The Blind Followers

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The Blind Followers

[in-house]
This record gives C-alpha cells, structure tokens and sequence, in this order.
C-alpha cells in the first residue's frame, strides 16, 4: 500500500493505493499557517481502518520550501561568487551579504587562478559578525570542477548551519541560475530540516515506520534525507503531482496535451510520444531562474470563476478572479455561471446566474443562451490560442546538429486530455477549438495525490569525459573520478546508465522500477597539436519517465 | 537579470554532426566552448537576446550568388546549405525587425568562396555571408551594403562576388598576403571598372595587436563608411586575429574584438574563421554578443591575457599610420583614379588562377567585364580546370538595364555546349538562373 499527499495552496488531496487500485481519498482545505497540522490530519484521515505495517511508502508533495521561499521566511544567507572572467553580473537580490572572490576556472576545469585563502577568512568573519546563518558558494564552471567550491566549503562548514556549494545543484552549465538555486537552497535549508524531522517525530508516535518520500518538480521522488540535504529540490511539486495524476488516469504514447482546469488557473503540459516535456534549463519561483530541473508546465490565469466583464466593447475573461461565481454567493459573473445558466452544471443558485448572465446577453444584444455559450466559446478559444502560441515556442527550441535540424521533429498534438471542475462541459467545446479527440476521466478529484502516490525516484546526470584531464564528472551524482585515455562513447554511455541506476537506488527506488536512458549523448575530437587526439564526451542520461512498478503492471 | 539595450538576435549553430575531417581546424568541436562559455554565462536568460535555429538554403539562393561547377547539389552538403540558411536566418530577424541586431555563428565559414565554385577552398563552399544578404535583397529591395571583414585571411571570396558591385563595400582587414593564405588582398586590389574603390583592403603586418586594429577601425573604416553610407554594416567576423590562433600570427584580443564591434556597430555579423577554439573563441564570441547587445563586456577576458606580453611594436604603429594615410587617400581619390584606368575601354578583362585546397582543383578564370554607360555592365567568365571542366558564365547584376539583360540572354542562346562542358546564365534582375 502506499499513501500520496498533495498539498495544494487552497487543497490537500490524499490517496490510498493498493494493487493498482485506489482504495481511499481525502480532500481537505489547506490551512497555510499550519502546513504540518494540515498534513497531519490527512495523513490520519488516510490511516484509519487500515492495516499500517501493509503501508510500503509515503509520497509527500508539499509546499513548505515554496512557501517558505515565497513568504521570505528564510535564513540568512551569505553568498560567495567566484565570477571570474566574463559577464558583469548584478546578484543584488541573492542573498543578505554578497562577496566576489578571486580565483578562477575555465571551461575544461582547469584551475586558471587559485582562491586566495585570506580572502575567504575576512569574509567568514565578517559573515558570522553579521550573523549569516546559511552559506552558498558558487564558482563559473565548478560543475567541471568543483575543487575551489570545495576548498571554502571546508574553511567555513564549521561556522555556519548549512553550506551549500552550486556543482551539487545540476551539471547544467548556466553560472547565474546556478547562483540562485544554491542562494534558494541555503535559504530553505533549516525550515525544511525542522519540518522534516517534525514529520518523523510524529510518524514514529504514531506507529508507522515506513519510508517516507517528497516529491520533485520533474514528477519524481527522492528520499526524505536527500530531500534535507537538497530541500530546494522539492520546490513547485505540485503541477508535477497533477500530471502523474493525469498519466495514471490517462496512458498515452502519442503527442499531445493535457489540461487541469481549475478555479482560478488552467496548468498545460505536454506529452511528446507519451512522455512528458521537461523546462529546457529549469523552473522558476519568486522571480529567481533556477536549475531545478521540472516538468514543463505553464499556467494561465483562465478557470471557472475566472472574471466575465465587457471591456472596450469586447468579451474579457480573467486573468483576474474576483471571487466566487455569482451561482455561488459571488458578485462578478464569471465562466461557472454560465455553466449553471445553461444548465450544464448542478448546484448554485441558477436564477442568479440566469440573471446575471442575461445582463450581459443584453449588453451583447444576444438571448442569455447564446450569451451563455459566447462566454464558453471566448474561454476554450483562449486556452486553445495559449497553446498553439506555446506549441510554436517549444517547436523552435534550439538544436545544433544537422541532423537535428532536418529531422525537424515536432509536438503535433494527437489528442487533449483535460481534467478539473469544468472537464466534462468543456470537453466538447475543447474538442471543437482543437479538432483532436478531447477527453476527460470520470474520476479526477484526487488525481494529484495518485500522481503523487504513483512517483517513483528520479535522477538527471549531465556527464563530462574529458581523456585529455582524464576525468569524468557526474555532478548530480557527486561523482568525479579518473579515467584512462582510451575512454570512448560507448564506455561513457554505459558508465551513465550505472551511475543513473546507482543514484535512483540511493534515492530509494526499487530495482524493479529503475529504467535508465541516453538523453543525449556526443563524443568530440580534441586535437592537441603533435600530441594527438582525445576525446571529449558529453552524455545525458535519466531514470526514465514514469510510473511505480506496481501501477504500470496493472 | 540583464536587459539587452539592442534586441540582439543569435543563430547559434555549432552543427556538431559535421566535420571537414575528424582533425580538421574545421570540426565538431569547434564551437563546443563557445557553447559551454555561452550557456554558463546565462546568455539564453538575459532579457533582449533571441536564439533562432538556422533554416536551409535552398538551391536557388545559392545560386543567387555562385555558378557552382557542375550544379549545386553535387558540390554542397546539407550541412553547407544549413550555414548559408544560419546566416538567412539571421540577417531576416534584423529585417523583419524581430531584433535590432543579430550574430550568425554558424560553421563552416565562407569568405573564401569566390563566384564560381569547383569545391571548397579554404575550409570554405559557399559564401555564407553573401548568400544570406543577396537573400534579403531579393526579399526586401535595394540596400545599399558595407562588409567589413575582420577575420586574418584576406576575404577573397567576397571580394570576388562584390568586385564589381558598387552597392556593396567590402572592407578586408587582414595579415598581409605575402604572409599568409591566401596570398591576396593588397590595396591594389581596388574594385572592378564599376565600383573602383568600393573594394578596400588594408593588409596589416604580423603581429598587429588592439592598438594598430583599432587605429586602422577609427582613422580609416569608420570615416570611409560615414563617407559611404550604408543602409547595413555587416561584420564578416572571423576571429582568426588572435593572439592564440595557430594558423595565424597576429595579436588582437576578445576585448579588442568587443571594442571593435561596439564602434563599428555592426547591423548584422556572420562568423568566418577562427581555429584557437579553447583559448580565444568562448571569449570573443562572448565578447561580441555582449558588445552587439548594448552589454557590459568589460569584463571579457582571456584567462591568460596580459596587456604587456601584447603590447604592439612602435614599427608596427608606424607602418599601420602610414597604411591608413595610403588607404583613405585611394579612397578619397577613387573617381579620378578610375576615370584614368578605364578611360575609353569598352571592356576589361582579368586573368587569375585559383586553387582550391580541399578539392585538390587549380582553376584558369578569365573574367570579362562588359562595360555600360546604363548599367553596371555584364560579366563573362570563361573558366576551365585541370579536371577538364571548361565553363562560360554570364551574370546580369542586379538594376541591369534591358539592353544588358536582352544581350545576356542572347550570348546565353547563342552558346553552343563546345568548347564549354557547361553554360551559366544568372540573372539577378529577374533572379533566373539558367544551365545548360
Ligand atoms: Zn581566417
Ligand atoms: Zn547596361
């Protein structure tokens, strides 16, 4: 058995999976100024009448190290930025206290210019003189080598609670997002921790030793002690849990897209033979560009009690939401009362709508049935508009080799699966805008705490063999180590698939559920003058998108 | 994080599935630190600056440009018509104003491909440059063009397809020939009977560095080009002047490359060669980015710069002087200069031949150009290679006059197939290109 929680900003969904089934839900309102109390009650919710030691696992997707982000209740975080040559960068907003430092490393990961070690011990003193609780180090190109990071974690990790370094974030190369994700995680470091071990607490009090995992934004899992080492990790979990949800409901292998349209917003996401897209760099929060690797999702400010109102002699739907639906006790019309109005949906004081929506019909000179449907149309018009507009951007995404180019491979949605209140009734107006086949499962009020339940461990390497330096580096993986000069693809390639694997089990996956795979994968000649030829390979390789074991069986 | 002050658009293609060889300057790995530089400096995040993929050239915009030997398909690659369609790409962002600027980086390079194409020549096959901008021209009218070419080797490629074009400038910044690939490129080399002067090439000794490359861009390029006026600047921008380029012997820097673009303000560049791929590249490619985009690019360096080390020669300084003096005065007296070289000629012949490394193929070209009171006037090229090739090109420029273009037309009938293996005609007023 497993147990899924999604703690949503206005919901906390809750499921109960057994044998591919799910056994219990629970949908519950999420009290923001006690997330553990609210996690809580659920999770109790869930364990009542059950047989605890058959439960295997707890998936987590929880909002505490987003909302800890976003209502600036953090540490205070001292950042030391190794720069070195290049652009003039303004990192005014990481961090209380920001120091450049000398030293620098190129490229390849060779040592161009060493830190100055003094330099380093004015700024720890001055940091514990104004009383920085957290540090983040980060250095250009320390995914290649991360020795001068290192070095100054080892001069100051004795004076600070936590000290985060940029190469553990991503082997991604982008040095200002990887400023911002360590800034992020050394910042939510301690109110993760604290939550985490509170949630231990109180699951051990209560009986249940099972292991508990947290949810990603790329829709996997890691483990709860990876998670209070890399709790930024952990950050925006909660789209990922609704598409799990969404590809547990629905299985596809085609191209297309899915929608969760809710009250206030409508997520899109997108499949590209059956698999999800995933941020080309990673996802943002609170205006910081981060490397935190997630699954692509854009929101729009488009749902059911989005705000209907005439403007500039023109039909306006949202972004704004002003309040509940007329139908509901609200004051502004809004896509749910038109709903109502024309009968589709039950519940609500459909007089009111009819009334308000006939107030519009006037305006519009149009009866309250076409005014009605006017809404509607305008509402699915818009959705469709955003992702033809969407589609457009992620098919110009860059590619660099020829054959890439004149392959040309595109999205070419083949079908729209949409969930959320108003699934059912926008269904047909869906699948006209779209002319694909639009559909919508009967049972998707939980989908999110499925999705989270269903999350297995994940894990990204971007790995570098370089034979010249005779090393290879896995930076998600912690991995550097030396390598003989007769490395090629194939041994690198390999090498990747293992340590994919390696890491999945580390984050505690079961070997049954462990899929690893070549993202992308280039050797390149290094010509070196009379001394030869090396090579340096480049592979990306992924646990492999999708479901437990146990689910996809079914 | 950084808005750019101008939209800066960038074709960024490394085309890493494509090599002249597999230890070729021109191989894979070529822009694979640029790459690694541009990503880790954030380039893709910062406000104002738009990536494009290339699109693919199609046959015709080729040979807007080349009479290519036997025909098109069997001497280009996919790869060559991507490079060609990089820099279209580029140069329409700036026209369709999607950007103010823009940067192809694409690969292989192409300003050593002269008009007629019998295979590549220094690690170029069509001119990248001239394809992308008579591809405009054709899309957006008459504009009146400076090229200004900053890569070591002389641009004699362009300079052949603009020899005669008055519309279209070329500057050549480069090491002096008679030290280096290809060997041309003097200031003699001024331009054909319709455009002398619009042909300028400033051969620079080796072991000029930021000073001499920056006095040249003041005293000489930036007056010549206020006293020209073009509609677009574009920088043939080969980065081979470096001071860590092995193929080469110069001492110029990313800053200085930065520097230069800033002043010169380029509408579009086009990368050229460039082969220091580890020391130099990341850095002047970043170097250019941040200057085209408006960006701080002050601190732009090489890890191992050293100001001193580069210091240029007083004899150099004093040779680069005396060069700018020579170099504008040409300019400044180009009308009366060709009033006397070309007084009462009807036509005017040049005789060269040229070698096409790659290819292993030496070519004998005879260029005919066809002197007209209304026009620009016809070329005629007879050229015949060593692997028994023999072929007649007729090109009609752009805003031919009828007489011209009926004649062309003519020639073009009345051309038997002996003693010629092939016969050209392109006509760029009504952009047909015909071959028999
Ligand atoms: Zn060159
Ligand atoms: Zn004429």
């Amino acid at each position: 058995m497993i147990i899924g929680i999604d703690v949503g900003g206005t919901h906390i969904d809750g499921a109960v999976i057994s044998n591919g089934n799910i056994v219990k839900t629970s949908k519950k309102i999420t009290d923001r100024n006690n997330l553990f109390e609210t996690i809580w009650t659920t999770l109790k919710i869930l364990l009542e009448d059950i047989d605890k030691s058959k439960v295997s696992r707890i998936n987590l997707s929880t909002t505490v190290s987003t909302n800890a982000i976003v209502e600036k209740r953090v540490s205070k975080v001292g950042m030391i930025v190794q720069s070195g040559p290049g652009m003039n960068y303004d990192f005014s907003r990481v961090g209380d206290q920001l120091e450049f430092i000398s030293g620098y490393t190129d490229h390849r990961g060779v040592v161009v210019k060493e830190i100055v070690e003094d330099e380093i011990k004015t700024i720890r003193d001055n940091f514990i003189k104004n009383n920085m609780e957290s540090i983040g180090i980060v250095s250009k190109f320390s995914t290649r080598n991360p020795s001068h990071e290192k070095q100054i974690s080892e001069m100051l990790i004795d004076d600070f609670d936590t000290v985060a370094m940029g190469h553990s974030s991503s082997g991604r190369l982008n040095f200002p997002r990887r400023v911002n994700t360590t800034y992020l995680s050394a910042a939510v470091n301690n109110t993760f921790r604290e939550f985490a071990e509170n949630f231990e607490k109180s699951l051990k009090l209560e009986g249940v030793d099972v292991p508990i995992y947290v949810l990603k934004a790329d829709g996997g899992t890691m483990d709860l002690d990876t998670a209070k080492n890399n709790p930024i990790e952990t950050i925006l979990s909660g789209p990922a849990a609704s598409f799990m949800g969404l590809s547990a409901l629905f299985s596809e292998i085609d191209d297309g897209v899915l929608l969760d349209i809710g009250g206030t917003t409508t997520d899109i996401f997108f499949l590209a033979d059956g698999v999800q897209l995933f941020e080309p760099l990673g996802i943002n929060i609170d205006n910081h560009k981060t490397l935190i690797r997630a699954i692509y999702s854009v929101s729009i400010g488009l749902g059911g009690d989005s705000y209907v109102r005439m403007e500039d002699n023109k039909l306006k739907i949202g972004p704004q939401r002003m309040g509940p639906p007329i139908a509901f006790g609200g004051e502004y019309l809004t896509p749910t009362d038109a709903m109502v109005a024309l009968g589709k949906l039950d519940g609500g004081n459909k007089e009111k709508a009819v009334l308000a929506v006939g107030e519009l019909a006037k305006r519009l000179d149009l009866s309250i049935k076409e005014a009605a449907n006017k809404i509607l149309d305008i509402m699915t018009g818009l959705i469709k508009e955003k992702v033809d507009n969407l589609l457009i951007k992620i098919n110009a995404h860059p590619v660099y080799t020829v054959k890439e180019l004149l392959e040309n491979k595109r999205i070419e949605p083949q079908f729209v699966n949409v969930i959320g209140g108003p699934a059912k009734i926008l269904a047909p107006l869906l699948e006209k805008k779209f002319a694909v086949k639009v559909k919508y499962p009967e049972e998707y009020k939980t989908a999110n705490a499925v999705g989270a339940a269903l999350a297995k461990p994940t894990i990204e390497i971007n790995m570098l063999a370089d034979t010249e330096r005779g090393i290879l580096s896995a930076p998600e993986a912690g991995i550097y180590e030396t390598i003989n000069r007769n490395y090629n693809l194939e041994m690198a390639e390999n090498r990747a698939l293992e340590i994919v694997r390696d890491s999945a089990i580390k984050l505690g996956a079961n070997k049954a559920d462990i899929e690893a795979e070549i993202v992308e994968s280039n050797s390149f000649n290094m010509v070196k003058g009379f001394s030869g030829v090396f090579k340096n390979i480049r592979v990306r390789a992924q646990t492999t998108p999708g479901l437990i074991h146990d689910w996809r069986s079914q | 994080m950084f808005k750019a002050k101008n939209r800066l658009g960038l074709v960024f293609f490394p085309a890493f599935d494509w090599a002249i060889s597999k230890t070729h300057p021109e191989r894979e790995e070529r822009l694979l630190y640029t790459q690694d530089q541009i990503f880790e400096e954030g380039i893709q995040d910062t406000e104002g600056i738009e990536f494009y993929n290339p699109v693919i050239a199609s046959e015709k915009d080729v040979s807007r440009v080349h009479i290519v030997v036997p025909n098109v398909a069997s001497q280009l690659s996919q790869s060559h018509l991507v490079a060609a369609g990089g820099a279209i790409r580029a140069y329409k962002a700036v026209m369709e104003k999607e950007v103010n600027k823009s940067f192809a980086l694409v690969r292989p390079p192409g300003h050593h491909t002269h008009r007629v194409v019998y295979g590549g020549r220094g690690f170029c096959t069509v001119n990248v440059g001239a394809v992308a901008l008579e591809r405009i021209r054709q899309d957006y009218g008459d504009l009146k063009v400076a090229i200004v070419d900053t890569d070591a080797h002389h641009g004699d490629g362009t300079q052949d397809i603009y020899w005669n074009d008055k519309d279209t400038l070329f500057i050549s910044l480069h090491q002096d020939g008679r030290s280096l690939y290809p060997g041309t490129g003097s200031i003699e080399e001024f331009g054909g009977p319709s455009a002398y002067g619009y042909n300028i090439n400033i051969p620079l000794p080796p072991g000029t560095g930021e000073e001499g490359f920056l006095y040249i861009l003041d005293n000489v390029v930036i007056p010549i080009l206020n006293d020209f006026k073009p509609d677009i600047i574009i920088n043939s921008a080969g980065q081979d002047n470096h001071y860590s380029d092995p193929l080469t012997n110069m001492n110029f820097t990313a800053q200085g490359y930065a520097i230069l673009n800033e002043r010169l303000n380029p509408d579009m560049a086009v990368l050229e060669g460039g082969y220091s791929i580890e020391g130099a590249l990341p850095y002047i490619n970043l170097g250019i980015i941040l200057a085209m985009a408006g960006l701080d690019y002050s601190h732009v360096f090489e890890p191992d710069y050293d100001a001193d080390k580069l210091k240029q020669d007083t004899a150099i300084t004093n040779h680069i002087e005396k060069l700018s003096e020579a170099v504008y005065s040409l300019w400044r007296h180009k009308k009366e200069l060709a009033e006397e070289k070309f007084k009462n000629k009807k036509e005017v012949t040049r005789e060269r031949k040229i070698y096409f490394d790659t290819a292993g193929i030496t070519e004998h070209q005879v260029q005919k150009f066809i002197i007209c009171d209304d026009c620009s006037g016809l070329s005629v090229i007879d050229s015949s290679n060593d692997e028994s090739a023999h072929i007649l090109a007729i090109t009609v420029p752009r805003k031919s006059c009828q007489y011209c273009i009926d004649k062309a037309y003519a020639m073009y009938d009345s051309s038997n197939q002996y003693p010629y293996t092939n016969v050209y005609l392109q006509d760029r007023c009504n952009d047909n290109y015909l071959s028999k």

In the short story "The Lottery", the author, Shirley Jackson takes the reader to a town where the lottery is not something anyone would want to win. Every 27th of June a small town gathers in their town square and pick pieces of paper, hoping not to get the one piece of paper with a black dot on it. The town has done this ceremony since the town was established. Most of the people have forgotten why they even do this ceremony. The twist with this lottery is that the winner gets stoned to death by the towns people in a sort of ceremonial way. Shirley Jackson's "The Lottery" raises the issue of following traditions and ceremonies blindly without question. The characters in Jackson's short story are all following this tradition blindly and without question. All the characters form up that morning at the town square, just like Marines being called to formation at the beginning and at the end of the day. Without any hesitation or uncertainty they all come, husbands, wives, children, and the elderly, all show up as if they were all just going to see a show or ride rides at a carnival. Being a town of just over 300, most of the characters know each other and as they begin to arrive women start catching up on the local gossip and the men start to talk about harvest and things that men talk about. When the director of the ceremony arrives and starts to call out names, most of the people are eager in a way and as the names of the head of households are called people in the crowd start to belt out words of encouragement as it this was a lottery the characters would want to win. "They do say that over in the north village they're talking of giving up the lottery" (139), says Mr. Adams to Old Man Warner, two of the characters in the story. Old Man Warner replies, "pack of crazy fools, listening to the young folks, nothing's good enough for…...

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